“The response to injustice is to share. The response to despair is a limitless trust and hope. The response to prejudice and hatred is forgiveness. To work for community is to work for humanity.”— Jean Vanier, L’Arche Founder (from “Community and Growth”)
Early this morning I joined Maria on the air mattress we had blown up for her to have a ‘sleep over’ in our room. Even sleeping in her room just down the hall from us is an act of courage for our daughter. These slumber parties seem to give her great joy. Today she was as warm and rosy and cuddly as a little kid; she put her arm around my neck and in a sleepy voice said, “Maybe you could sell this house and come live with me at TDC. Sometimes I get very sad there because I miss you.”
Although we have started cranking up the wheels of the system related to her health, there is something not well about her body and we are worried. At very close to 200 lbs, though she is under 5 feet tall, her weight is a significant problem. Her ankles are swelling regularly though it is not edema as best as we can tell since edema is more uniform and usually extends further up a person’s legs. This inflammation is more lumpy and very painful. Tomorrow we will talk to the TDC folks, again, to try to keep pushing on the system to get to root causes. When Maria had her surgery earlier in the summer, the surgeon had to remove one of her ovaries along with the cyst and it was this summer that she gained so much weight. we wonder if some of the hormonal changes that surgery caused might in some way be related to her health issues. At least this is one possible track to follow.
She has also regressed into significant dependence—we are having to retrain and re-motivate her towards greater independence about everything, down to tying her shoe laces. Somehow, though, my response is different this time around. I am so not interested in blaming, accusing or even necessarily “fixing” her or her situation. I have found some new patience and without as much reactiveness (of which I have often been guilty in the past), I continue to marvel at this young woman who calls me mami.
For Christmas I got her a Coach ‘wristlet’—a small wallet with a wrist strap–and put a $50.00 Visa gift card in it. I explained that she is grown up enough now that we wanted her to have a credit card. She was transported. It was wonderful watching her carefully sign her name on the strip on the back of the card. We talked in general about what she might use it for on Christmas Day and then got on with other things.
Yesterday was Sherod’s birthday. We sat down to plan the day mid-morning and agreed that the day needed to include a trip into Prattville and that we might have lunch at a restaurant as part of that plan. Maria’s face literally shone (and these days when she is lethargic and quite emotionally flat a lot of the time, that in itself is a gift) and she said, “I know what, Dad! I can invite you to lunch with my credit card.” We talked that through and eventually agreed she’d still save it for outings from TDC in Tallahassee but it was the kind of generosity I have experienced from Maria since the very beginning. Her beauty takes my breath away.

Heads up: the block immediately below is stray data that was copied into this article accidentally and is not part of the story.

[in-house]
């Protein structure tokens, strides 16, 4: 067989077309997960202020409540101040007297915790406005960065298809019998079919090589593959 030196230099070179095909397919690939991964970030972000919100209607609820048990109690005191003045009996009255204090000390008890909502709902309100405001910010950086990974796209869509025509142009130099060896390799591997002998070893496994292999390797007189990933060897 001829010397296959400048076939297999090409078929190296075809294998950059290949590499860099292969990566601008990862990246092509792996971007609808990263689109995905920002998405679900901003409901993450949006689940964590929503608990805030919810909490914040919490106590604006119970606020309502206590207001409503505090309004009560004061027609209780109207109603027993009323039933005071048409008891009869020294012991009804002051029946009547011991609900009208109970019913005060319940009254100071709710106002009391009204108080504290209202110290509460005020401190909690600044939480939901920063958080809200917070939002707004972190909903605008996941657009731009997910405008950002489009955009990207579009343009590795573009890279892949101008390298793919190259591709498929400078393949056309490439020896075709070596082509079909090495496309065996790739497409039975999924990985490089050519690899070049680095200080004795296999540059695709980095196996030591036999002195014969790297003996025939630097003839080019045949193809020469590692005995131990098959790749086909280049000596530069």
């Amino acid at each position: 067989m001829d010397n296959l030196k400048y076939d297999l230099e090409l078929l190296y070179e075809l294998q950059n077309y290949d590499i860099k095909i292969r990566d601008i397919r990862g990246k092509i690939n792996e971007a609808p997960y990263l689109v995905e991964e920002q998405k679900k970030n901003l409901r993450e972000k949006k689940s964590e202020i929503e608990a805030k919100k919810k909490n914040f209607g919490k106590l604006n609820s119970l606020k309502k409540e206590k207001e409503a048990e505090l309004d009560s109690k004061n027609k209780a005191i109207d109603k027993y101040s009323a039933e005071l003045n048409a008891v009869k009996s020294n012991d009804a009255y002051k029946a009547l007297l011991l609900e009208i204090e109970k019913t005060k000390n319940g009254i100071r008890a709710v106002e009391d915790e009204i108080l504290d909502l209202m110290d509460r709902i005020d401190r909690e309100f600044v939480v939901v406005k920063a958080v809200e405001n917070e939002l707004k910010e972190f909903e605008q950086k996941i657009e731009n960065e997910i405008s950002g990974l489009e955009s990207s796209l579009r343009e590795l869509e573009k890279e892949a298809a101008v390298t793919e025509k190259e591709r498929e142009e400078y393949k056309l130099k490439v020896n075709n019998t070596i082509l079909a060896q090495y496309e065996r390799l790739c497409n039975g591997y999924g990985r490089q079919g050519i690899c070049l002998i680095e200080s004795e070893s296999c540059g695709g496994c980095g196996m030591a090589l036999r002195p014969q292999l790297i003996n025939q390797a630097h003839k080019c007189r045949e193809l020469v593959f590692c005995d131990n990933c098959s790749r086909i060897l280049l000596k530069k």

Trying to manage all the pieces, trying to be true to her and honest about her behavior issues and Sherod’s and my needs and limitations, recognizing that the distance between us and TDC is greater than we are comfortable with raises anxiety in some ways and also offers tantalizing new possibilities.
What happens to adults with developmental disabilities in a rural county in Alabama? How does a small working farm create a space for something like an adult day program for this fragile segment of our community—can it be part of the resounding God-yes not just our daughter but others in this area might need to get a better chance? I’ve spent some time reading about L’Arche communities in this country and earlier, Maria and I went and saw Wild together. Not the greatest movie for her, but for me a reminder about several things including the call to “do the kindest thing I can”. In this time of on-going vocational discernment, I can’t not wonder about how to offer not only myself, but this amazing little farm of ours, for the kind of community that opens space for the very fragile.
She’s with us for another week, the longest time so far since she moved into BARC. Best Christmas gift. Ever.
Your posts always feed me on so many levels. I hope sometime that we can share a cup of coffee together in Tallahassee!
The kindest thing you can do…..is what you are already doing. Loving, looking, being with her, hearing her loneliness when she is away from you. Hopefully we can find a way for her to be closer than Tallahassee. I don’t know enough about the details of her condition. But I would like to know more and think more about resources. The more I am around her, the more I realize she is a beloved child of God whom we must all take part in caring for.
I can imagine some lengthy conversations about this. I keep hearing your voice: our society will be judged on how it cares for the most fragile among us.
At this moment, all I can say is God bless all of you.